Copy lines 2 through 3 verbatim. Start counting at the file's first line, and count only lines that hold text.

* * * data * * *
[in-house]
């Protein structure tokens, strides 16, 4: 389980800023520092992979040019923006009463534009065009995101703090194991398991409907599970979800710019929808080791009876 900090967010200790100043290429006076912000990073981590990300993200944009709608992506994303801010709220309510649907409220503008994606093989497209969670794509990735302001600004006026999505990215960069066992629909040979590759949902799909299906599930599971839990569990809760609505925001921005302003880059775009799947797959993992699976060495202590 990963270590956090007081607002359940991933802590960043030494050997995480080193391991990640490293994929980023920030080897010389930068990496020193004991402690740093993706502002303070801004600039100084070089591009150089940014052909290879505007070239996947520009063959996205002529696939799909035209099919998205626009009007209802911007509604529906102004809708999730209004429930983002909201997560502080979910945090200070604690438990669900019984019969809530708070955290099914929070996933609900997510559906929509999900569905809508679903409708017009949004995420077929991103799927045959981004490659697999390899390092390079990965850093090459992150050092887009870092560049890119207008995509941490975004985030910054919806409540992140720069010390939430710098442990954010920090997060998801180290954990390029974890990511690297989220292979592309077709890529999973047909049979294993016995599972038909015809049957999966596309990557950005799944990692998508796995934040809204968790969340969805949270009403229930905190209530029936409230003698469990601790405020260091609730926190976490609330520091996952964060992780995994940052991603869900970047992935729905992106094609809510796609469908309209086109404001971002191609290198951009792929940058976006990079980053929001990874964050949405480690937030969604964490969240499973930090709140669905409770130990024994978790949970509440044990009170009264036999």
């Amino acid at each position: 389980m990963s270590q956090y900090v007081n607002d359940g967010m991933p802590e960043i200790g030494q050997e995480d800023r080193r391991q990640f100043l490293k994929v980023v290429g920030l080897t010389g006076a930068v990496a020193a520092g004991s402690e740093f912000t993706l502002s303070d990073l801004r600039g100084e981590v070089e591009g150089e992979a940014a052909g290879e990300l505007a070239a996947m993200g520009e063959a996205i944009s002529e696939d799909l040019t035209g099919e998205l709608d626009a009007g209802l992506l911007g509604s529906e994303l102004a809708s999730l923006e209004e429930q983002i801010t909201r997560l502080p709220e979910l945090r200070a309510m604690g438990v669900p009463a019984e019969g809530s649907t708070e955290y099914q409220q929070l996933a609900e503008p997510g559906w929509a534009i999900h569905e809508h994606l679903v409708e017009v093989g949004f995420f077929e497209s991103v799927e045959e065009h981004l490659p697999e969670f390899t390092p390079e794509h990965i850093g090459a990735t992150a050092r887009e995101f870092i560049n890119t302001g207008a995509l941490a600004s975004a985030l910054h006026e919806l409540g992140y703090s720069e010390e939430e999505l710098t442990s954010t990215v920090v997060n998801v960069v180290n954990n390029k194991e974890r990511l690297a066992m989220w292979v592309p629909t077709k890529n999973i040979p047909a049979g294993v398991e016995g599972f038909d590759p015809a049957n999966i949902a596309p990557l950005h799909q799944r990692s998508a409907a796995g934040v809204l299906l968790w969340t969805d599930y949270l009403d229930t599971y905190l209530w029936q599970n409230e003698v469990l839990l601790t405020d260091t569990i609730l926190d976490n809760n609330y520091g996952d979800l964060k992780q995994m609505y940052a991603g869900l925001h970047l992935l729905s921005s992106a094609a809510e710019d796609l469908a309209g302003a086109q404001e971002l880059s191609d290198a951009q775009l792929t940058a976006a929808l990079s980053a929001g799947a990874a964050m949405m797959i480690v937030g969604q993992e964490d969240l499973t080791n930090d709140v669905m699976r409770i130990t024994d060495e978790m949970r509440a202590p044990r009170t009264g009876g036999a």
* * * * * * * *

């Protein structure tokens, strides 16, 4: 389980800023520092992979040019923006009463534009065009995101703090194991398991409907599970979800710019929808080791009876 900090967010200790100043290429006076912000990073981590990300993200944009709608992506994303801010709220309510649907409220503008994606093989497209969670794509990735302001600004006026999505990215960069066992629909040979590759949902799909299906599930599971839990569990809760609505925001921005302003880059775009799947797959993992699976060495202590 990963270590956090007081607002359940991933802590960043030494050997995480080193391991990640490293994929980023920030080897010389930068990496020193004991402690740093993706502002303070801004600039100084070089591009150089940014052909290879505007070239996947520009063959996205002529696939799909035209099919998205626009009007209802911007509604529906102004809708999730209004429930983002909201997560502080979910945090200070604690438990669900019984019969809530708070955290099914929070996933609900997510559906929509999900569905809508679903409708017009949004995420077929991103799927045959981004490659697999390899390092390079990965850093090459992150050092887009870092560049890119207008995509941490975004985030910054919806409540992140720069010390939430710098442990954010920090997060998801180290954990390029974890990511690297989220292979592309077709890529999973047909049979294993016995599972038909015809049957999966596309990557950005799944990692998508796995934040809204968790969340969805949270009403229930905190209530029936409230003698469990601790405020260091609730926190976490609330520091996952964060992780995994940052991603869900970047992935729905992106094609809510796609469908309209086109404001971002191609290198951009792929940058976006990079980053929001990874964050949405480690937030969604964490969240499973930090709140669905409770130990024994978790949970509440044990009170009264036999």
């Amino acid at each position: 389980m990963s270590q956090y900090v007081n607002d359940g967010m991933p802590e960043i200790g030494q050997e995480d800023r080193r391991q990640f100043l490293k994929v980023v290429g920030l080897t010389g006076a930068v990496a020193a520092g004991s402690e740093f912000t993706l502002s303070d990073l801004r600039g100084e981590v070089e591009g150089e992979a940014a052909g290879e990300l505007a070239a996947m993200g520009e063959a996205i944009s002529e696939d799909l040019t035209g099919e998205l709608d626009a009007g209802l992506l911007g509604s529906e994303l102004a809708s999730l923006e209004e429930q983002i801010t909201r997560l502080p709220e979910l945090r200070a309510m604690g438990v669900p009463a019984e019969g809530s649907t708070e955290y099914q409220q929070l996933a609900e503008p997510g559906w929509a534009i999900h569905e809508h994606l679903v409708e017009v093989g949004f995420f077929e497209s991103v799927e045959e065009h981004l490659p697999e969670f390899t390092p390079e794509h990965i850093g090459a990735t992150a050092r887009e995101f870092i560049n890119t302001g207008a995509l941490a600004s975004a985030l910054h006026e919806l409540g992140y703090s720069e010390e939430e999505l710098t442990s954010t990215v920090v997060n998801v960069v180290n954990n390029k194991e974890r990511l690297a066992m989220w292979v592309p629909t077709k890529n999973i040979p047909a049979g294993v398991e016995g599972f038909d590759p015809a049957n999966i949902a596309p990557l950005h799909q799944r990692s998508a409907a796995g934040v809204l299906l968790w969340t969805d599930y949270l009403d229930t599971y905190l209530w029936q599970n409230e003698v469990l839990l601790t405020d260091t569990i609730l926190d976490n809760n609330y520091g996952d979800l964060k992780q995994m609505y940052a991603g869900l925001h970047l992935l729905s921005s992106a094609a809510e710019d796609l469908a309209g302003a086109q404001e971002l880059s191609d290198a951009q775009l792929t940058a976006a929808l990079s980053a929001g799947a990874a964050m949405m797959i480690v937030g969604q993992e964490d969240l499973t080791n930090d709140v669905m699976r409770i130990t024994d060495e978790m949970r509440a202590p044990r009170t009264g009876g036999a």